Few names in the world of fashion are as ubiquitous as Chanel. Except for perhaps Dior or Prada, the brand and its iconic logo, comprised of interlinked Cs for its founder, Coco Chanel, are easily recognizable. Easily recognizable, too, is the Chanel No. 5 fragrance, bottled in a clear rectangular glass container with a matching stopper. The brand has recently sought to register the design of the bottle with the United States Patent and Trademark Office (“USPTO”), to protect what it believes is an iconic symbol from imitations and counterfeits. However, registration is proving to be a challenging and ongoing process.
The U.S. Trademark Office has rejected Chanel’s application on grounds of “non-distinctiveness”. Although fashion fanatics might disagree, the Office supported the rejection by stating that the bottle shape is common in the cosmetics and fragrance industries. With this response, the Trademark Office is inviting Chanel to provide alternative reasoning to support why their particular perfume bottle design stands out in the industry and therefore deserves protection. The faceted bottle stopper, part of the brand’s argument in favor of the design’s distinctiveness, was deemed insufficient according to the USPTO’s standards.
What was Chanel’s mistake, and how can it be avoided when registering a design mark with the USPTO?
The main standard the Office uses when evaluating a trademark application revolves around consumer confusion: whether a consumer looking for a particular product will mistakenly choose one item over another because of confusing similarities. If the USPTO perceives a “likelihood of confusion,” it is more likely to reject the application. To alleviate this confusion, Chanel will have to make a stronger case for the distinctiveness of the design of its No. 5 perfume bottle.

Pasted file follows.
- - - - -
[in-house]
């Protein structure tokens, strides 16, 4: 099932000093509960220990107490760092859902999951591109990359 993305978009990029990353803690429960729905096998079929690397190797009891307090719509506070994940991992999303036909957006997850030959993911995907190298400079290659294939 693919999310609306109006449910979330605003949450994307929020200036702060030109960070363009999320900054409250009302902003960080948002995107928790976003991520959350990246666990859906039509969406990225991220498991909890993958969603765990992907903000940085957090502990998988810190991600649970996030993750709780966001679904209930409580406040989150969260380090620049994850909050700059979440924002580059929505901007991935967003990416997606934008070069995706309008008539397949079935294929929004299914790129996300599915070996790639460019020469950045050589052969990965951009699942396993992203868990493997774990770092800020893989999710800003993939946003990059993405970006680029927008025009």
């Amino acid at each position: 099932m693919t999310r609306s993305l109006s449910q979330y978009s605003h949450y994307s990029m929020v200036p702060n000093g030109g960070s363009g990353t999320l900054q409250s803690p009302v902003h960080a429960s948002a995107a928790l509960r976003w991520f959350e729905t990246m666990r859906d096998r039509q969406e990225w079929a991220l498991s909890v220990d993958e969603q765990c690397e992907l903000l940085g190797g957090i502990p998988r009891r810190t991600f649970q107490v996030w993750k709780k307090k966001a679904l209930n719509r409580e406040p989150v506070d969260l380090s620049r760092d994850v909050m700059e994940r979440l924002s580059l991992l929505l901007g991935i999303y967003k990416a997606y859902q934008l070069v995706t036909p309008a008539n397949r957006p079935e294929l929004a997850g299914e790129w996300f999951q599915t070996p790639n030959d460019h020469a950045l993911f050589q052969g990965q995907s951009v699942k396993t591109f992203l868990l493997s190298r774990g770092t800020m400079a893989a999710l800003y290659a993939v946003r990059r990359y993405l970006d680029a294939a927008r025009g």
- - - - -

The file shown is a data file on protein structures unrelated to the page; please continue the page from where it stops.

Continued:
Chanel could approach its appeal by capitalizing on the brand’s longevity and iconic reputation. Specifically, Chanel may reference sales, extended use of the design in fragrance and cosmetics markets, and public association of the design being distinctly their brand. Here, Chanel would be employing an argument for “acquired distinctiveness”: a mark becoming recognizably unique as a result of public opinion and consumer trends over time. The standard of acquired distinctiveness might be on the brand’s side, as the Trademark Office has progressed a separate word mark application for the “No. 5” mark. It is now published for opposition in the Trademark Official Gazette, meaning that companies and the general public can object to the mark’s registration by submitting a Notice of Opposition to the USPTO. This possibly indicates that the Trademark Office recognizes the brand’s iconic status – now Chanel just needs to provide more information to solidify that and satisfy trademark registration standards.
You do not have to be the owner of an internationally known brand to apply for a trademark application. Anyone with a logo, product design, or associated word or phrase can register for trademark protection with the USPTO. Contact us for all your trademark needs.
Photo by Laura Chouette on Unsplash
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